In the early 1950s, a disillusioned psychologist named Albert Ellis searched for a more scientific way of treating his patients, who said they felt better but were still not in control of their lives after psychoanalytic treatment. Inspired by Asian, Greek, and modern philosophers, Ellis combined humanistic philosophy and behavioural therapy to come up with what he called “rational therapy”, now rational emotive behaviour therapy. It focuses on resolving emotional and behavioural problems, enabling people to live more fulfilling lives. Working separately and starting a few years later, a psychiatrist named Aaron Beck – looking to support the Freudian theory that depression was anger directed against oneself – found instead that most of his patients were depressing themselves with maladaptive irrational thoughts. He began to develop cognitive therapy in response. Since those years, Ellis and Beck have become known as the men behind the two main strands of what is today called cognitive behavioural therapy, or CBT. The most rigorously researched genre of any psychotherapy, CBT has gained prominence as the gold standard treatment for a wide variety of mental health problems. At least 20 different therapies come under the umbrella of “CBT”. This collection examines the basic concepts of CBT - including common myths surrounding it - and shows how it has been applied to the treatment of common mental health issues, such as general anxiety disorder, social anxiety disorder, panic disorder, depression, and phobias. Several courses explore the so-called “third wave” of CBT therapies, which incorporate mindfulness techniques.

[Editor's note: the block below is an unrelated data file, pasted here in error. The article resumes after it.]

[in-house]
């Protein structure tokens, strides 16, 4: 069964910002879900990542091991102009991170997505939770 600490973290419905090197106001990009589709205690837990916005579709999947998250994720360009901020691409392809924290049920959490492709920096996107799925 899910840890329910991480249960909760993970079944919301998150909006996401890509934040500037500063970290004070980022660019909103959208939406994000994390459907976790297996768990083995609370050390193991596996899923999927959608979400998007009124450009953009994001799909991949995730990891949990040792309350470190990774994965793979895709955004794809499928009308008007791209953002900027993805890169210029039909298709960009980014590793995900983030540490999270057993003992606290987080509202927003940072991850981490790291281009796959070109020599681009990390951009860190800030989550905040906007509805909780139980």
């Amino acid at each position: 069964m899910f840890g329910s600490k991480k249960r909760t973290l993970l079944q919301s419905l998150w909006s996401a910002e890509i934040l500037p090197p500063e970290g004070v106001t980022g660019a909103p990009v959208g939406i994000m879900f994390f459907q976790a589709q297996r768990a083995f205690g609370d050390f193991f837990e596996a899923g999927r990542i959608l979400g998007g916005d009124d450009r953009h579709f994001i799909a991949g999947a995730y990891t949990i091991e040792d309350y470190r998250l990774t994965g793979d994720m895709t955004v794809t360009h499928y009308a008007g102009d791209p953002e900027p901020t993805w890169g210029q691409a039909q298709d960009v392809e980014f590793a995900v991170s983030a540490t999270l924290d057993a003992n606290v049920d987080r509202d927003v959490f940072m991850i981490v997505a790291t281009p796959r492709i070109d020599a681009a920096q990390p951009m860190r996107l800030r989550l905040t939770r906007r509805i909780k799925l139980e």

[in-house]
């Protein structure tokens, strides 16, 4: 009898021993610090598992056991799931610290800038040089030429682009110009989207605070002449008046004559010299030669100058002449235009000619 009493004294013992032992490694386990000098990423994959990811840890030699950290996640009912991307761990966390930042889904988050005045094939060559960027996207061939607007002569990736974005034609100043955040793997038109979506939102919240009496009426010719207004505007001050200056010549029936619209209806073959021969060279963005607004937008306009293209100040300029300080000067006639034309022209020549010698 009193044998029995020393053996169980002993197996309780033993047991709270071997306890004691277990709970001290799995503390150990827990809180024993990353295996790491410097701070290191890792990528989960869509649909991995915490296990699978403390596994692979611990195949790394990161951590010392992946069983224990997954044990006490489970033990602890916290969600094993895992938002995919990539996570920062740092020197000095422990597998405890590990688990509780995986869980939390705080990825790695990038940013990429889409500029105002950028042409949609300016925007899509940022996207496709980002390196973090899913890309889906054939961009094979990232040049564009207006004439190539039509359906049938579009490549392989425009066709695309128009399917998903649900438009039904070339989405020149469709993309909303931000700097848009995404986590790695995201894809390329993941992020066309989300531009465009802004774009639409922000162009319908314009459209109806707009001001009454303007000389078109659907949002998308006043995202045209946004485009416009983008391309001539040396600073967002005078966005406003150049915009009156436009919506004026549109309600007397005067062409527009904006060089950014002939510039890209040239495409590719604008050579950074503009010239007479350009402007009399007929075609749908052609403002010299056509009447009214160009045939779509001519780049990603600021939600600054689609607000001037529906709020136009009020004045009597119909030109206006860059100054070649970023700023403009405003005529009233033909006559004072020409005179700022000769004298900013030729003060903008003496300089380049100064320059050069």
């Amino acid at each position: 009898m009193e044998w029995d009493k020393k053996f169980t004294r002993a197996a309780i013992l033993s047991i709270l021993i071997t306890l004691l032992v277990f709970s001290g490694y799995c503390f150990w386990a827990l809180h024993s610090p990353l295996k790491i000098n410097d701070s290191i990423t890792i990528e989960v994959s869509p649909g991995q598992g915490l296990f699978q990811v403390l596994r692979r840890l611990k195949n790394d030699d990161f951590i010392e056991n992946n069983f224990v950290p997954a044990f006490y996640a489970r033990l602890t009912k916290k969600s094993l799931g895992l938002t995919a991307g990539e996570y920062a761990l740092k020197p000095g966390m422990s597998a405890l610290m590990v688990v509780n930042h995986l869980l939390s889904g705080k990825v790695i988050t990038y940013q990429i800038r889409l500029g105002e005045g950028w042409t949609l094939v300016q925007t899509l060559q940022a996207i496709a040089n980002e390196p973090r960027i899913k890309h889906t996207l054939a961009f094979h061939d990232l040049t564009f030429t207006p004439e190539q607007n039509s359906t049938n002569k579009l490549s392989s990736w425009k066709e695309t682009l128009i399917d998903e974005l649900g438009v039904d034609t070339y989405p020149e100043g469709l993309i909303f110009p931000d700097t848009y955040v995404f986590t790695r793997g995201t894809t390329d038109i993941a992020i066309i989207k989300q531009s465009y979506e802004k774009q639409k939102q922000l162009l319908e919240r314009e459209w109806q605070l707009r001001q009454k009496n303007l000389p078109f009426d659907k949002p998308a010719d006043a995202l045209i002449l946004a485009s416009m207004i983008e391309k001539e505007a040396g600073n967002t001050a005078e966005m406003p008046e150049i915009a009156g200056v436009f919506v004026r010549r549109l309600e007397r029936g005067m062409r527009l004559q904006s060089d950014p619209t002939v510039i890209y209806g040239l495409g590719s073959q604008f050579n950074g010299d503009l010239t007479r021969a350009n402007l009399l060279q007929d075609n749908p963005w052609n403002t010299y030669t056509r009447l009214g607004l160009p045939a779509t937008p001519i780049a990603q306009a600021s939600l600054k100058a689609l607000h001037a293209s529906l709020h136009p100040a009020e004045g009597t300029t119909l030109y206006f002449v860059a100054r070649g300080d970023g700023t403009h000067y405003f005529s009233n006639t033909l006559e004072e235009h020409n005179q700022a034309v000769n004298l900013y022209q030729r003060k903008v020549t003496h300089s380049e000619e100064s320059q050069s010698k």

Integrating Mindfulness Training with Traditional Cognitive Behaviour Therapy
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